This afternoon, I was reading an article about predicted e-book trends for 2011 when I came across this scary-sounding phrase: “in-book app purchase.”
I know what you’re thinking: “What the heck is an in-book app purchase and can I get some sort of vaccination for it?”
Here’s what you need to know:
The idea behind an “in-book app purchase” is that the non-fiction e-books of the very near future will include handy links to outside websites where readers can buy supplementary content in the form of tools, tutorials, or useful apps for their phones. For example, an e-book about personal finance might allow readers to buy a convenient self-employment tax calculator for $1.99 just by clicking on the page. An e-textbook for Biology 101 might give confused students the option of downloading a supplementary tutorial about mitosis for $2.99.
As e-reader technology develops, publishers and authors are going to find more and more inventive ways of making their e-books competitive. For example, a cookbook might dangle the prospect of a recipe-specific grocery list-generating app before interested readers. A personal finance e-book will be able to help you with your taxes in real-time, providing specific numbers instead of generalized tips. An e-textbook will offer a dizzying array of optional tools and tutorials to help you learn anatomy, master the color wheel, or solve for x.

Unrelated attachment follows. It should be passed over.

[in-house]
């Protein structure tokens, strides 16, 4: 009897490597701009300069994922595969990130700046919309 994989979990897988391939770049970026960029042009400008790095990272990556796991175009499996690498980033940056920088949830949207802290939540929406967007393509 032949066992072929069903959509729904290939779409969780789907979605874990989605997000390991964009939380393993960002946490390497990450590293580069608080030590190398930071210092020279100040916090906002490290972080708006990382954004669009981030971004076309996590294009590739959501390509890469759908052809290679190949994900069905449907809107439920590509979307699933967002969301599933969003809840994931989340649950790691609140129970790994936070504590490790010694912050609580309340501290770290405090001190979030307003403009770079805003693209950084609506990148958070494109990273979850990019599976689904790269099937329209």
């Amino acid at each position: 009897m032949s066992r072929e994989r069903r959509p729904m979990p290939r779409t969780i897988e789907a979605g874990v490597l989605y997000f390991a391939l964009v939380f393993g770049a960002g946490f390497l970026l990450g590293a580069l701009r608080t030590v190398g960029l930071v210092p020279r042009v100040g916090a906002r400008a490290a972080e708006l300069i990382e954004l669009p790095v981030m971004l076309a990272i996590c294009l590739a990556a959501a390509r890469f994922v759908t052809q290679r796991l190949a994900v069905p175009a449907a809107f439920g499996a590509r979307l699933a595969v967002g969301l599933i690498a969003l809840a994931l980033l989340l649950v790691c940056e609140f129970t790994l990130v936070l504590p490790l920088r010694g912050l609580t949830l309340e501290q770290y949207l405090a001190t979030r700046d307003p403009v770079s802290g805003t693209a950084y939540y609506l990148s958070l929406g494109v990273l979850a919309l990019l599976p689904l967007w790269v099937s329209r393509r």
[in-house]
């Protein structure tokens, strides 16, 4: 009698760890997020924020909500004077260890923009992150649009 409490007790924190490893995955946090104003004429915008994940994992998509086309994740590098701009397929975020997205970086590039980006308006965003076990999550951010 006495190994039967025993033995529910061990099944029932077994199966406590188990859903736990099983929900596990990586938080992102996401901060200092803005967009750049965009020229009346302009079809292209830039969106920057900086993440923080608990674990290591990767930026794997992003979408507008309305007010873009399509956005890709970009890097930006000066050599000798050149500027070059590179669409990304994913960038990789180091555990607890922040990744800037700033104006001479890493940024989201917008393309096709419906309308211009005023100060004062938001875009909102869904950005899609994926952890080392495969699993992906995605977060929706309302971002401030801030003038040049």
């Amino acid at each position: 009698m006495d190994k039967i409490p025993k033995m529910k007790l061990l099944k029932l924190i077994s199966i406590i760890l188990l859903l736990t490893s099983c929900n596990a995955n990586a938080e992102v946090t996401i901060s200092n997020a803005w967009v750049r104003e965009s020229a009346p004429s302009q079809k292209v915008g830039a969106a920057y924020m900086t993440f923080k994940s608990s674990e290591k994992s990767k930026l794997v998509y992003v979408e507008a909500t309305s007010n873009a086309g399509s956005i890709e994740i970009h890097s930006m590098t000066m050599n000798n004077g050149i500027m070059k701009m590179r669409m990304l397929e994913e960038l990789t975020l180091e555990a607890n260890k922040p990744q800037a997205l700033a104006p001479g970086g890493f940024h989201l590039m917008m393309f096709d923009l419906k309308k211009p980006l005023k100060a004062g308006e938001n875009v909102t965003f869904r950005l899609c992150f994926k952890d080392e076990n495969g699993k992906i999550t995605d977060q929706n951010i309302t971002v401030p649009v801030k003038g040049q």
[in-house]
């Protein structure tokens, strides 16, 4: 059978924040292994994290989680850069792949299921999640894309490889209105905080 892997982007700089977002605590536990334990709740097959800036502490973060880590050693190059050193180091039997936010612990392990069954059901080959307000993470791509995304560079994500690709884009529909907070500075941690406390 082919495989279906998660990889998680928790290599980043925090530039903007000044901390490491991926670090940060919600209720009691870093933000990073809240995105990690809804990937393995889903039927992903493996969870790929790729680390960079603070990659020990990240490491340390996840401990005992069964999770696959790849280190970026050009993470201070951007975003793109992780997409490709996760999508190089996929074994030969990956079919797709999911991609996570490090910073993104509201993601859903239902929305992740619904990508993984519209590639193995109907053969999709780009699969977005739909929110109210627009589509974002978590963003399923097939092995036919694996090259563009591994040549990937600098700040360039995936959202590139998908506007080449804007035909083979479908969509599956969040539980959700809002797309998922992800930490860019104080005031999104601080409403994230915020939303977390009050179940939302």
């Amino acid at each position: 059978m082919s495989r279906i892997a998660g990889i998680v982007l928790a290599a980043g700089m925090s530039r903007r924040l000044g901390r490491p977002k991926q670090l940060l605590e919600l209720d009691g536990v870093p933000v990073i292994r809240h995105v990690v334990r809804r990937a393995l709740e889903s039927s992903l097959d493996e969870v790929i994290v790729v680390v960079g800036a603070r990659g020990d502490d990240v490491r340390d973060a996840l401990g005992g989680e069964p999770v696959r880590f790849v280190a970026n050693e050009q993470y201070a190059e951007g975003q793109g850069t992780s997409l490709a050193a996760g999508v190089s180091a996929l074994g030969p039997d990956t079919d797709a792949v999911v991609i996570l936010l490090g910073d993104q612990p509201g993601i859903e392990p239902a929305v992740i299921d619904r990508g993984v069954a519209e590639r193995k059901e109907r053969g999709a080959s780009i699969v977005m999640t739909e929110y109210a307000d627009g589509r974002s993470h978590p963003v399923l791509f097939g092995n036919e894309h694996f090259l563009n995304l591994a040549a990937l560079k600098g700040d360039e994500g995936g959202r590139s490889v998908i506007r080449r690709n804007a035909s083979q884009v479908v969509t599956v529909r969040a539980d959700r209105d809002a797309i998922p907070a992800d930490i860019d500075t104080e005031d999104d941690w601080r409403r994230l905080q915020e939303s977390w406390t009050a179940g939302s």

As the public comes to expect more and more free or cheap content, e-book authors might find that they make most of their revenue through in-book purchases rather than book sales. Authors and publishers will continue to find inventive ways of monetizing e-books—for example, by turning the bibliography section of their e-book into an Amazon Associates store, or by offering discount coupons for conferences or webinars associated with the book.
In the very near future, we’ll probably see some spectacularly awful examples of attempts at in-book app marketing, and hopefully a few graceful ones to balance things out. Like many people, I would feel positively turned off by a book that tried to sell me another gadget on every other page—but if I was desperately trying to figure out my self-employment tax, I might be grateful for a book that offered me an easy solution for a couple dollars. In order to be minimally irksome, authors and publishers who want to make in-book app sales will need to make sure the apps they offer are truly relevant, truly useful, and minimally distracting to the reading experience.
If you’re planning to publish an e-book in 2011, it might be time to start thinking outside the text. Book-related apps and tutorials may not be the standard now, but they might be in a few weeks. Stay tuned!